Optimizing Ascitic Fluid Drainage by Minimizing Catheter Occlusion
Two working Double Bubble prototypes with attached syringe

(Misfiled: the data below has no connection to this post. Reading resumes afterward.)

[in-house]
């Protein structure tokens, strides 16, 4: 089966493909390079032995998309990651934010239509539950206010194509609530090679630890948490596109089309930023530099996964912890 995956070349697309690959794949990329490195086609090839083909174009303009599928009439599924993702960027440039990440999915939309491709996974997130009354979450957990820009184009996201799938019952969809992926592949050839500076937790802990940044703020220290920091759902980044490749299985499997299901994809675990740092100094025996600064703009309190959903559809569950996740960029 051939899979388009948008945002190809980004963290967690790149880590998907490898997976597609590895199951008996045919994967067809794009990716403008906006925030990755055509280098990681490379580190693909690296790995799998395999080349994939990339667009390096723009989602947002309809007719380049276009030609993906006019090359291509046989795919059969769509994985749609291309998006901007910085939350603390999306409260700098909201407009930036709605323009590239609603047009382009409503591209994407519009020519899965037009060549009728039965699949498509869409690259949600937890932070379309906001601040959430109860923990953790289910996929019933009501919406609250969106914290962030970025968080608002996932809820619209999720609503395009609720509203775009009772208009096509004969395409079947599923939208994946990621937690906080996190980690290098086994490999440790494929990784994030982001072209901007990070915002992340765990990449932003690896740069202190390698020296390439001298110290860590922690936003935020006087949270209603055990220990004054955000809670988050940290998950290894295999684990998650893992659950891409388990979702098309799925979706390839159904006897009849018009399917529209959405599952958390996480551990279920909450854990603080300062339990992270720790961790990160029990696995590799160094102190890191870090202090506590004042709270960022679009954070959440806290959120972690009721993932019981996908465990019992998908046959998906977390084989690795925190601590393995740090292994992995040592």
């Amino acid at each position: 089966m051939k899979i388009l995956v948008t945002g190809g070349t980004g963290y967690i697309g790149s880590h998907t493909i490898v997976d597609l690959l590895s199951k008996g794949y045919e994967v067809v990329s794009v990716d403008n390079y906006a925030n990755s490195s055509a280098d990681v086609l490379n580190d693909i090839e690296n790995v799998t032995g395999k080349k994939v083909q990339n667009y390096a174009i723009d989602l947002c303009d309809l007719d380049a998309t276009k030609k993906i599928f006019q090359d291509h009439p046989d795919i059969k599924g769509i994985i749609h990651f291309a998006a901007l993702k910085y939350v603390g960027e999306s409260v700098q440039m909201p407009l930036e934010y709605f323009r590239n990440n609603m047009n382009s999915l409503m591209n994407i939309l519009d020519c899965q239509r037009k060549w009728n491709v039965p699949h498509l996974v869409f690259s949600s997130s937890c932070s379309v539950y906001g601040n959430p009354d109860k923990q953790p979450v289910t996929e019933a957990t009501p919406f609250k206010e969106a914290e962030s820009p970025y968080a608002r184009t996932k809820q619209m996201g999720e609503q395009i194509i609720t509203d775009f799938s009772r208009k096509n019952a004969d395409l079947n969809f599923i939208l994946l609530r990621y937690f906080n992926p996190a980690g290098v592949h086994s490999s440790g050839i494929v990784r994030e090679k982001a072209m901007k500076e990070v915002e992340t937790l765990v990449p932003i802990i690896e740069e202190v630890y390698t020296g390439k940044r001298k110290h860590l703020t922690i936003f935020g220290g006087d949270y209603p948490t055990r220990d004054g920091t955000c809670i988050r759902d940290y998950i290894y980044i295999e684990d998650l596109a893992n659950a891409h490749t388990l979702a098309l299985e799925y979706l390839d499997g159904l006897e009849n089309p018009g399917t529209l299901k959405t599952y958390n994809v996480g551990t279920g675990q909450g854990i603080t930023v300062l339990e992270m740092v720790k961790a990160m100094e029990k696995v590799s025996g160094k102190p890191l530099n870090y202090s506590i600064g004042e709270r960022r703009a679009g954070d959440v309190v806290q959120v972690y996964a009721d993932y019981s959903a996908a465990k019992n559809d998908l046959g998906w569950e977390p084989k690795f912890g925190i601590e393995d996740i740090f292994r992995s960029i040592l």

Approximately 4.9 million people in the U.S. are living with an advanced liver failure condition called cirrhosis, and about 80% of cirrhosis patients also suffer from ascites: the accumulation of fluid in the peritoneal cavity. On average, patients can build up 5-10L of ascitic fluid every week, causing them discomfort, pain, and breathing complications. In order to remove this fluid, patients must undergo a procedure called a paracentesis in which a catheter is inserted into the abdomen and fluid is drained out by a vacuum. While paracenteses are routine procedures that should be painless for the patient, floating bowel or omental tissue can often get suctioned toward the drainage holes and occlude the catheter. Catheter occlusion causes discomfort for the patient and lengthens the duration of the procedure as the healthcare provider must reposition the patient or adjust the catheter to obtain sufficient fluid flow again. To provide a solution to catheter occlusion, the Fluid Fighters developed the Double Bubble catheter which uses dual-balloon technology to protect drainage holes from bowel or tissue that may approach the catheter. The Double Bubble requires no intervention by the healthcare provider throughout the duration of the procedure, and it uses a balloon inflation mechanism that many healthcare providers are already familiar with, thus allowing it to be easily integrated into today’s procedures. In the simulated environment of the abdomen, we compared the Double Bubble to the industry standard drainage catheter and found that the Double Bubble drains 9% faster. And when placed under conditions in which occlusion is more likely to occur, the Double Bubble drained fluid 26% faster than the industry standard. By implementing this active prevention of occlusion, the Double Bubble mitigates patient pain and allows healthcare facilities to implement more paracenteses per day by shortening procedure times.